Congress gave final approval last Friday to a $1.1-trillion funding bill, keeping the government running through September 30, 2016 (the end of the fiscal year). Tucked into the law is a provision to extend a key part of the EB-5 investment immigration scheme. The provision extends the pilot program for regional centers through September 30 with no changes. That pilot program allows investors seeking green cards to invest a minimum $500,000 into private “regional centers,” where the requirement to create 10 jobs for U.S. workers can be met through “indirect” jobs rather than jobs on the company payroll.
The IIUSA EB-5 trade association called the extension better than a lapse in the program but lamented the missed opportunity to “pass a long-term reauthorization and reform package.” One proposed reform package would have required a higher minimum investment amount for all EB-5 investors and redefined targeted employment areas where the minimum $500,000 can be made, among other things.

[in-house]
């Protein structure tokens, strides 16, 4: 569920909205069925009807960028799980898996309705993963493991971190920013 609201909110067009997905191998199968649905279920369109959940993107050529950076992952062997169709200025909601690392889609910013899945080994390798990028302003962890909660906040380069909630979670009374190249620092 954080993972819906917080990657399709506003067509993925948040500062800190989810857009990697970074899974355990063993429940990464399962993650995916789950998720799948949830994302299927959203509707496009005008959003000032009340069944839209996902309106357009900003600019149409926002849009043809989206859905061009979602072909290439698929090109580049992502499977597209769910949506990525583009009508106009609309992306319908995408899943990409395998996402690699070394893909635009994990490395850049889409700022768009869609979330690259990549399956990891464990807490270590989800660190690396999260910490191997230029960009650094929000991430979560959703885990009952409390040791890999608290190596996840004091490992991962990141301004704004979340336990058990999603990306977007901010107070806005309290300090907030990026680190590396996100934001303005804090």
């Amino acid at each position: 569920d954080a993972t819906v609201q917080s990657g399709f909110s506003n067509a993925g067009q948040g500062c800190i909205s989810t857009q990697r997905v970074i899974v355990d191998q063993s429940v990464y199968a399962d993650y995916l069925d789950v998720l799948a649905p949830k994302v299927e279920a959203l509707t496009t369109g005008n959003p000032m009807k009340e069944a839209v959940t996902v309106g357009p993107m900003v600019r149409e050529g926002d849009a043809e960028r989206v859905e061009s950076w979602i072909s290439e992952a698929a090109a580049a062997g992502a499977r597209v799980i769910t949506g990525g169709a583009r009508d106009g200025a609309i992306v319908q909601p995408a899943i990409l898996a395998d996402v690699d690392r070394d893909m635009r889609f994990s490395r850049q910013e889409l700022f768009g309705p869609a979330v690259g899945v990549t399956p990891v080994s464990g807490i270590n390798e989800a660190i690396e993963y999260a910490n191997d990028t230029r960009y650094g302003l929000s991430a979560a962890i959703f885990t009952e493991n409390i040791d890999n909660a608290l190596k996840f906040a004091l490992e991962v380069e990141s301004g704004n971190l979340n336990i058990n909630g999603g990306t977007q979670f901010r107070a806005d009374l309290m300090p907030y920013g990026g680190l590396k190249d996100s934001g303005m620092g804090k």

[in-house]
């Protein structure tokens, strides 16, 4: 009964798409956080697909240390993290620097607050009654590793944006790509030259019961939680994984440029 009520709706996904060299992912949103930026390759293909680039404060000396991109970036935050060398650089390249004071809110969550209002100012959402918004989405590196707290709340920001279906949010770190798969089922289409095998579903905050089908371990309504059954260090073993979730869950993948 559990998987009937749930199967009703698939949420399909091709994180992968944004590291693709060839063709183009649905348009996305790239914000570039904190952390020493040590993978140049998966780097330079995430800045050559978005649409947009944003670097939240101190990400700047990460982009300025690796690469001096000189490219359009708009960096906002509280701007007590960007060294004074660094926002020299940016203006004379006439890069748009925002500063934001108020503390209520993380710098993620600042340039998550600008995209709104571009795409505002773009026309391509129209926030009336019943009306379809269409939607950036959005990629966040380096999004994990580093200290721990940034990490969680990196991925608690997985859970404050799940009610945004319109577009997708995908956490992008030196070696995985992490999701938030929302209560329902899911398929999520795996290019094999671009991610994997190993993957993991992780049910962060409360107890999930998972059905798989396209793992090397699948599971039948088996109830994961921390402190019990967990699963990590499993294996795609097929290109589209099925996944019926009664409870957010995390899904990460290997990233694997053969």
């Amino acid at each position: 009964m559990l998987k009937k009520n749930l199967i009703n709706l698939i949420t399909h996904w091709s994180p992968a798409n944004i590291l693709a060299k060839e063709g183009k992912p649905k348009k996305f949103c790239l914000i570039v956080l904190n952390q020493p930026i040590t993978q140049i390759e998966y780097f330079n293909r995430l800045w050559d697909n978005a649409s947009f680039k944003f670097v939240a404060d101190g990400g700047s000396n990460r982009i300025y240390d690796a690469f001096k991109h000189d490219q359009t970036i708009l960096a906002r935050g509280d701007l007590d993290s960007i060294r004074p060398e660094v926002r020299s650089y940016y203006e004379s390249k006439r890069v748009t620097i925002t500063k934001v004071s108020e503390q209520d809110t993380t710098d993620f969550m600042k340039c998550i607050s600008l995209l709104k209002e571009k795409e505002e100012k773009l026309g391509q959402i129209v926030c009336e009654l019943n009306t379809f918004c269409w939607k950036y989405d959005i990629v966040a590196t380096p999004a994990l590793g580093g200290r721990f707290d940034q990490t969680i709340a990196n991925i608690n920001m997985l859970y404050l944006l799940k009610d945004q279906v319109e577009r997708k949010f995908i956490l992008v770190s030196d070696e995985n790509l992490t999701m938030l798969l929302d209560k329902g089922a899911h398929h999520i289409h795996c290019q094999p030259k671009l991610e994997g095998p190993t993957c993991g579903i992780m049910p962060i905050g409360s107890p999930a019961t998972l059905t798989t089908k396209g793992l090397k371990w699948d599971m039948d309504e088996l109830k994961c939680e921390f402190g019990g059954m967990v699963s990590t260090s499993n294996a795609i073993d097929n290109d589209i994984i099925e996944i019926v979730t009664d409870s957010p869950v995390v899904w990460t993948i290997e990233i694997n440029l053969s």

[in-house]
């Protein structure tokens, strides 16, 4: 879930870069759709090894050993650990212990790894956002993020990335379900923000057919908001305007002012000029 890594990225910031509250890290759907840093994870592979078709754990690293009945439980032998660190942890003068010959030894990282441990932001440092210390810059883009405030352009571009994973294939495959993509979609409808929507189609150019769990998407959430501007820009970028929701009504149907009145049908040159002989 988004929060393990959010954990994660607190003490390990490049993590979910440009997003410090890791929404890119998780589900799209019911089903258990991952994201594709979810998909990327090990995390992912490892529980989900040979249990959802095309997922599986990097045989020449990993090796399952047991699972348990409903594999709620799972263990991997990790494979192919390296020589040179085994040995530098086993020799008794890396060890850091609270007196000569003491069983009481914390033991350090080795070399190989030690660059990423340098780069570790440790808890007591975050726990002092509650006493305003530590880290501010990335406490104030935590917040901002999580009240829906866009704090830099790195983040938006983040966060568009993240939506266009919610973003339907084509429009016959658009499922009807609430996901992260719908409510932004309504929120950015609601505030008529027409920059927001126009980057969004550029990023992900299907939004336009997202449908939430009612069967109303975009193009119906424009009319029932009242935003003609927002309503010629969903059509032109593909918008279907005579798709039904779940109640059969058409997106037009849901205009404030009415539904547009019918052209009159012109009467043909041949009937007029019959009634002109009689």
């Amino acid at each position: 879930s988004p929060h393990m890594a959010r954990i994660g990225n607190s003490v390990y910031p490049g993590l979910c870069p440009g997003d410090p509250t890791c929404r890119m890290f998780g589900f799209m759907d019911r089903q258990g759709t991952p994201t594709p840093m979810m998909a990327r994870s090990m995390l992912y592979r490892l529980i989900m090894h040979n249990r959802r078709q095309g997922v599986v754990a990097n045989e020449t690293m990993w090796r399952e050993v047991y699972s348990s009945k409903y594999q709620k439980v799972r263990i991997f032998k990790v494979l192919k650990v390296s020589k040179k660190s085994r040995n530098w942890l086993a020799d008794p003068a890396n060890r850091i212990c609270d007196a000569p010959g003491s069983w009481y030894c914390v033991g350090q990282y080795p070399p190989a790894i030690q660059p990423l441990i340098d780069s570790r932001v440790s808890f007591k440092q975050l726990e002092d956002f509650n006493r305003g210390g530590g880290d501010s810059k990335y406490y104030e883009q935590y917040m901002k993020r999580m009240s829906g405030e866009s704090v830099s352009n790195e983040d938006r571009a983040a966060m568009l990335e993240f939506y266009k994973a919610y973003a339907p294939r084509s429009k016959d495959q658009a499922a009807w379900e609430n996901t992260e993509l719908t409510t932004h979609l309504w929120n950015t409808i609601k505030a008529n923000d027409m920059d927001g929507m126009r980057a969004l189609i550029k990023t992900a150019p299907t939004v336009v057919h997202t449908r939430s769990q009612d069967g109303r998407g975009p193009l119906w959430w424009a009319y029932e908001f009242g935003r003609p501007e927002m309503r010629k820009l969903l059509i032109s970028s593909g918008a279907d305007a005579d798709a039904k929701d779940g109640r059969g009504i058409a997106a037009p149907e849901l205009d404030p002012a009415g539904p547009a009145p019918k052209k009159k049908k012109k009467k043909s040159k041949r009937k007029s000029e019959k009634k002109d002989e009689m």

The legislation also included sections dealing with H-1B and L-1 filing fees, the Conrad 30 international medical graduate program, and the visa waiver program.
The talks between congressional leaders and the White House, conducted largely in secret, reportedly established a new model for conducting business under Ryan’s tenure. The top four congressional leaders never met as a group. Instead, work was outsourced to committee leaders, part of an attempt by House Speaker Paul Ryan (R.-Wis.) to decentralize power and involve more lawmakers in decision-making. While the legislation averted a government shutdown, it’s not clear whether this new model will be a way to accomplish longer-term EB-5 reauthorization and reform, or to make progress on other immigration legislation.